With schools now back in session, students may be re-establishing in-person friendships and making new ones, with social media being a major factor in many of these friendships. But kids can be exposed to unique risks in cyberspace. Help kids remember that cybersafety should always be a priority, and check out these tips for promoting kids’ Internet security.
- Increase awareness: Help ensure younger children know the basics of staying safe online by using techniques like online games and videos that will define computer terms (e.g., cyberbullying, netiquette, virus protection) to establish basic understanding.
2. Protect your kid’s identity: Remind your kids never to give out personal information, such as name, home address, or telephone number, to anyone they don’t know through email, Twitter, Facebook, or in online chat rooms or bulletin boards. Talk with your children about the online risksof interacting with strangers through the computer and sending notes and pictures into cyberspace. Online games may help kids understand how to protect their personal information and the ramifications of stolen identity.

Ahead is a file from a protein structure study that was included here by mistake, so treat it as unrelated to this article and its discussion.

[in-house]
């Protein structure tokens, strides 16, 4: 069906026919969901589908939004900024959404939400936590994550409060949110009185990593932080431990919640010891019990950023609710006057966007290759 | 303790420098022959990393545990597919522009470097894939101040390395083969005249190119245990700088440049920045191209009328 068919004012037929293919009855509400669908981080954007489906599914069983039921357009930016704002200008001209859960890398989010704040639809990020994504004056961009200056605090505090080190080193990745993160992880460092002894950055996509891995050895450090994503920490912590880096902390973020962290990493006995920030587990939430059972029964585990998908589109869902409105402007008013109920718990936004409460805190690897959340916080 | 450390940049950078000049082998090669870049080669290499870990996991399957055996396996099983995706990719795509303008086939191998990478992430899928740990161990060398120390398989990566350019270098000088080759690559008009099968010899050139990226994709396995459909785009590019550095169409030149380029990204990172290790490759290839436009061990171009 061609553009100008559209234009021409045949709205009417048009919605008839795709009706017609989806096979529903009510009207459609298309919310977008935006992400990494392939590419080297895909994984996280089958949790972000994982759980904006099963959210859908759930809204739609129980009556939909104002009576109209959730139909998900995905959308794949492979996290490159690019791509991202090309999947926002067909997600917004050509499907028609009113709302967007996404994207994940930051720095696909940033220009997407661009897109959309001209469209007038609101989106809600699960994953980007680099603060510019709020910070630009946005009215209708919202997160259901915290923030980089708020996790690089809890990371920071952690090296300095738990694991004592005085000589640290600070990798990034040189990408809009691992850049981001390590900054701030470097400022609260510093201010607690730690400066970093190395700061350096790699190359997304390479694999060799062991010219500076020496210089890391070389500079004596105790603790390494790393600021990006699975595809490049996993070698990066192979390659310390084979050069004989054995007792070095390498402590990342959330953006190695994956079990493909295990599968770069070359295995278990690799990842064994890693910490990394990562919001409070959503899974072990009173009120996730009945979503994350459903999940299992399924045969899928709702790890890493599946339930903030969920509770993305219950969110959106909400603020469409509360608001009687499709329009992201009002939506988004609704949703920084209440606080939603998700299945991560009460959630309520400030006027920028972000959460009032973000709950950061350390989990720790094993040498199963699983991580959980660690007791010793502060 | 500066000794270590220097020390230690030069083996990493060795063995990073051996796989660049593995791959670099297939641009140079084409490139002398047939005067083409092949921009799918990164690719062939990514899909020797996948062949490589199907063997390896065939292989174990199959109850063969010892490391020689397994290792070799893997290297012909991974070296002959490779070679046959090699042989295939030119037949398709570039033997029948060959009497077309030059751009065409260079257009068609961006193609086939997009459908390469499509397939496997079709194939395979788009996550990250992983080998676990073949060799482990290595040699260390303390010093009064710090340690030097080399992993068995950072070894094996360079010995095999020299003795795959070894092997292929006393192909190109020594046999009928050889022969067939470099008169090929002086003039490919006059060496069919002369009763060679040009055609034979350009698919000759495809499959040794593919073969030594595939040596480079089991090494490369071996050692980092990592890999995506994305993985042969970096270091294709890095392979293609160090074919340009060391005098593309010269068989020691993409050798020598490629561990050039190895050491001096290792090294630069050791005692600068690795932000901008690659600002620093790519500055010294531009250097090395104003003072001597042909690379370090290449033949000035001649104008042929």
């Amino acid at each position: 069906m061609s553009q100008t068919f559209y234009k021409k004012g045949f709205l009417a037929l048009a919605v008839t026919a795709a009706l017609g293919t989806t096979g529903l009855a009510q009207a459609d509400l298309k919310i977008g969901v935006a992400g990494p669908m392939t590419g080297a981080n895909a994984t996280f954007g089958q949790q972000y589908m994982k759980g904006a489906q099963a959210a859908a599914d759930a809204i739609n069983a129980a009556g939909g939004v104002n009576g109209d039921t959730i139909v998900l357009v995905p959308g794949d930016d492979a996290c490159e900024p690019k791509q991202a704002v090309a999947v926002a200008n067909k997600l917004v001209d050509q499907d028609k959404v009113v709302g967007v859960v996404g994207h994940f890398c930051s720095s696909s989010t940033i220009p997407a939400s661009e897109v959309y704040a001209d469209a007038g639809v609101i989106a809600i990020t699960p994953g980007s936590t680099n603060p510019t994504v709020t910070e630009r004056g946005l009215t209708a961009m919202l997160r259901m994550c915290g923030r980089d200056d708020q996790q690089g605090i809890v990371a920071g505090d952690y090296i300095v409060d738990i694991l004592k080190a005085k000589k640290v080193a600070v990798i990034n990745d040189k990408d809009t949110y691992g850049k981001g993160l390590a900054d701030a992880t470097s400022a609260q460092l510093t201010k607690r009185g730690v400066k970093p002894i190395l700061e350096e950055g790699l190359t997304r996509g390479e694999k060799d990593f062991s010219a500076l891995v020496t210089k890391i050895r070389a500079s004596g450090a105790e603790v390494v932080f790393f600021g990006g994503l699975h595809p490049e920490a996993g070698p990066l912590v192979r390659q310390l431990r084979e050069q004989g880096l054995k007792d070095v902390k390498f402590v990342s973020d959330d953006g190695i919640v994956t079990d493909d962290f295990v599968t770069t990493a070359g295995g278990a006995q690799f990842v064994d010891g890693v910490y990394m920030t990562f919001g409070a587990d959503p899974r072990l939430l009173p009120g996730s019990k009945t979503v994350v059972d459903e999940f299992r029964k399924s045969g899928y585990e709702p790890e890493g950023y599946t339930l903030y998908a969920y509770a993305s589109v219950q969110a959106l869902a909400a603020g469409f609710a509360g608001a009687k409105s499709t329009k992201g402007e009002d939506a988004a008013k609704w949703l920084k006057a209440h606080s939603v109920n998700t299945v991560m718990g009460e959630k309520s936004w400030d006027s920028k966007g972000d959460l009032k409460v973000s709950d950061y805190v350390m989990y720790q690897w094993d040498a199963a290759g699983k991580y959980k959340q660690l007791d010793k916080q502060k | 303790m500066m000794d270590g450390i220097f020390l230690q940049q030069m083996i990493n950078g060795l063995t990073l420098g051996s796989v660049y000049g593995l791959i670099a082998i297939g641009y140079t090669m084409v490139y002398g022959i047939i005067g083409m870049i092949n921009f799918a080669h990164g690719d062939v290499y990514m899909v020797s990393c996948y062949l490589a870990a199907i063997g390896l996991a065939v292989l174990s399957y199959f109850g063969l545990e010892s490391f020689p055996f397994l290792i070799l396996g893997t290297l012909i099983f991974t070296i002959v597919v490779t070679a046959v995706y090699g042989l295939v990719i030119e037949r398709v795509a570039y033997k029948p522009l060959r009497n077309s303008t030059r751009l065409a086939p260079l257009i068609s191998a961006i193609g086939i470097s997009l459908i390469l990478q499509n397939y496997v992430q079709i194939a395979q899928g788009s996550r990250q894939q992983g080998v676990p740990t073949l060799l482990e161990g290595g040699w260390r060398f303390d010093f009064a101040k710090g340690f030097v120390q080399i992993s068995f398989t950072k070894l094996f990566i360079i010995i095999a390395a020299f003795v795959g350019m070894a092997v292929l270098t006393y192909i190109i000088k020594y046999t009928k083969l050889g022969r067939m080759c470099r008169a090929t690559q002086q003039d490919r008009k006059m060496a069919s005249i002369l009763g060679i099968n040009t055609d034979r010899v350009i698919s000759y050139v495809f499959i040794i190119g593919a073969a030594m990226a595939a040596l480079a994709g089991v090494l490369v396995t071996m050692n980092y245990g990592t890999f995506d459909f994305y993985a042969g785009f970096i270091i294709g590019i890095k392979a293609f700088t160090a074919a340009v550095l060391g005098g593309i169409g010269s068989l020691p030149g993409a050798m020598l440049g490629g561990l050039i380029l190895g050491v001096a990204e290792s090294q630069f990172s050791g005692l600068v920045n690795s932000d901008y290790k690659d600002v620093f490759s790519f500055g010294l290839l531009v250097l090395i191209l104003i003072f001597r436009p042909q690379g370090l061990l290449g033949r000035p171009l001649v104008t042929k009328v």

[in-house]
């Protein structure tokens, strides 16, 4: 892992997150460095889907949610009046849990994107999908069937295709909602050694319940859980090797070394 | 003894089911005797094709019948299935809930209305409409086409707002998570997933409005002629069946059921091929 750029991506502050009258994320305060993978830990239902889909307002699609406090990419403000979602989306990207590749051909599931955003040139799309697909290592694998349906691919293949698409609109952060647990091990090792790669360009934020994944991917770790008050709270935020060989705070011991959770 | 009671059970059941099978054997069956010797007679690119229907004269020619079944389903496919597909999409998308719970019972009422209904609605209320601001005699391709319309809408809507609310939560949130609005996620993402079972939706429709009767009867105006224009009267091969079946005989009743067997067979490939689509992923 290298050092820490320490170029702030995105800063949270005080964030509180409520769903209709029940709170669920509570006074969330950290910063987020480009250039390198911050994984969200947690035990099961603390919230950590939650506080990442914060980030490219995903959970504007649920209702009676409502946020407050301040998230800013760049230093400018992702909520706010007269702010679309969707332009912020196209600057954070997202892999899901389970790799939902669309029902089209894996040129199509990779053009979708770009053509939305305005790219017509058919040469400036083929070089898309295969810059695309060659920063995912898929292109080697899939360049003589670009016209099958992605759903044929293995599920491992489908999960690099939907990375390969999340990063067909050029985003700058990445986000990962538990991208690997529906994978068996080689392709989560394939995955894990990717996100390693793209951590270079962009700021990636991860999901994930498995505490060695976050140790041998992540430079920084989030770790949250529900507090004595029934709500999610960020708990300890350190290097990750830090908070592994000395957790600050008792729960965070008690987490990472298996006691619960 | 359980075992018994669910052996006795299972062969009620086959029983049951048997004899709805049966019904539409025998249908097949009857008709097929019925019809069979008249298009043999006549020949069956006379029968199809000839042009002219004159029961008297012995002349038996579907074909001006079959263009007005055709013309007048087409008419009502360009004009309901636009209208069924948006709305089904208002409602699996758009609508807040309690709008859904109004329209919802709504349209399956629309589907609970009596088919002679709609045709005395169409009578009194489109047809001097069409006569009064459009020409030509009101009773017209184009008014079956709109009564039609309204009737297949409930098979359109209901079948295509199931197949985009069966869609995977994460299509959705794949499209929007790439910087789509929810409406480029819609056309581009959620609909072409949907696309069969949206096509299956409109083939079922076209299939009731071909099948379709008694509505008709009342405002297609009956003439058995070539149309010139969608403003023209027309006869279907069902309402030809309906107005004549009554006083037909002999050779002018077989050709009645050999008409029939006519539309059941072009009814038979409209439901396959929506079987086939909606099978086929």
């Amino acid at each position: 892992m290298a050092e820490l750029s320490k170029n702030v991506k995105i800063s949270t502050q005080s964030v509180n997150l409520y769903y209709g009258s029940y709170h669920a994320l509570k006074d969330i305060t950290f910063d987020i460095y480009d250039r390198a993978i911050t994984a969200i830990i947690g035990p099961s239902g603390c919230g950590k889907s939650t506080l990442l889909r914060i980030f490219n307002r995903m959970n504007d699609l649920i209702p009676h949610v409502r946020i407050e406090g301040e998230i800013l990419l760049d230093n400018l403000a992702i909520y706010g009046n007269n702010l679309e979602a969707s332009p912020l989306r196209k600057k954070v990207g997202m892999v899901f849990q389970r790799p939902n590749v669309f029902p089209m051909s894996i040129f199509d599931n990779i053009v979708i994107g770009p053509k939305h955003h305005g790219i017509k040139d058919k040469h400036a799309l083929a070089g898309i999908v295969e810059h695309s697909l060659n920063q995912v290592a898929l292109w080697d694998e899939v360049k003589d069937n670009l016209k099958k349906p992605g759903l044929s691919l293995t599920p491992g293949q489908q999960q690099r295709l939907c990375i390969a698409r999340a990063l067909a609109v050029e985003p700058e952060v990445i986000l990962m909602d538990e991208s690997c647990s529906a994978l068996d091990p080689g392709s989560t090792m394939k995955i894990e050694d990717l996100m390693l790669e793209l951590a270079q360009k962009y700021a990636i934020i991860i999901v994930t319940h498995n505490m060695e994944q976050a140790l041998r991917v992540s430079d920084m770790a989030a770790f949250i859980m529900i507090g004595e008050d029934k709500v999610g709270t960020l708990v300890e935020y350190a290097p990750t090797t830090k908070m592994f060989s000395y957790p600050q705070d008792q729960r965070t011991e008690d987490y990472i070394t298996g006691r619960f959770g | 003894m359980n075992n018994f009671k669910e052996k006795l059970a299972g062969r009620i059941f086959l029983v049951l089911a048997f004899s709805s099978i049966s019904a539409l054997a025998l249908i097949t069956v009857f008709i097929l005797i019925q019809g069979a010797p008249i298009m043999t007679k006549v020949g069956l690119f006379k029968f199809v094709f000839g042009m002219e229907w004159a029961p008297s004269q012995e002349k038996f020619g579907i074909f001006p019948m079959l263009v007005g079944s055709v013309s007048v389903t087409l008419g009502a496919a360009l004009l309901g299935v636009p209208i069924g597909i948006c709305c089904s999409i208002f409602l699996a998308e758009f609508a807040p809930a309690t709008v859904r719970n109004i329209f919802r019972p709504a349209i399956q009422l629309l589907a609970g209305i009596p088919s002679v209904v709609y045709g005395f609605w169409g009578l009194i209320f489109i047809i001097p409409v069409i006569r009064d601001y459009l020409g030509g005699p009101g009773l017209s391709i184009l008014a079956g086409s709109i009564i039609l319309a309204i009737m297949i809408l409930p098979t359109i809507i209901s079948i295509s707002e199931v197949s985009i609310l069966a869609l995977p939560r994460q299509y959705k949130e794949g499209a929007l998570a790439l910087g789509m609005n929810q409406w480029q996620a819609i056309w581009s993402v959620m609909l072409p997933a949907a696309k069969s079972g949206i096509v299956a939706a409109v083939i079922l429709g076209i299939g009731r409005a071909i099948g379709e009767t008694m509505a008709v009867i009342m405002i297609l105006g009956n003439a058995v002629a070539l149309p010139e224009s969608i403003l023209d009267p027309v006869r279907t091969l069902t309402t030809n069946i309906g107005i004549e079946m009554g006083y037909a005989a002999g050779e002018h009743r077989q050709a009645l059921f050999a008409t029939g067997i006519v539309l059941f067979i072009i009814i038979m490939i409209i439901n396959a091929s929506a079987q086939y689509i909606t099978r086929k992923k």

3. Protect your computer: Regularly updating security software can protect your family against scammers, hackers, and other online threats that can compromise your computer system and, consequently, your family’s financial security and other private information. Using software security that automatically updates keeps your technology current and decreases the likelihood of picking up bad programs or malware.
4. Create unique passwords: For online safety, tell your kids to use different passwords for every online account they have to help prevent others from accessing their personal information. Make sure that you monitor each account and make sure your children know that strong passwords should include elements like symbols, numbers, uppercase and lowercase letters, and no names or words that others could easily guess.
5. Monitor online activity: Monitoring your kids’ online activity can help keep them safe. Explore various parental controls and consider what options may work best for you and your family.
6. Prevent cyberbullying: Cyberbullying—bullying using electronic technology—can happen anytime and anywhere. Teach your children to think through what they post on the Net about other people and the consequences those posts could have if they are unkind or mean. Also, keep communication with your child open and speak up if you suspect someone is bullying him or her.
7. Promote appropriate online interactions: Use some online games to help show kids how to make responsible decisions about online communication and learn about key issues of digital citizenship. Online activities can include exploration of methods of communication in chat rooms and emails, for example.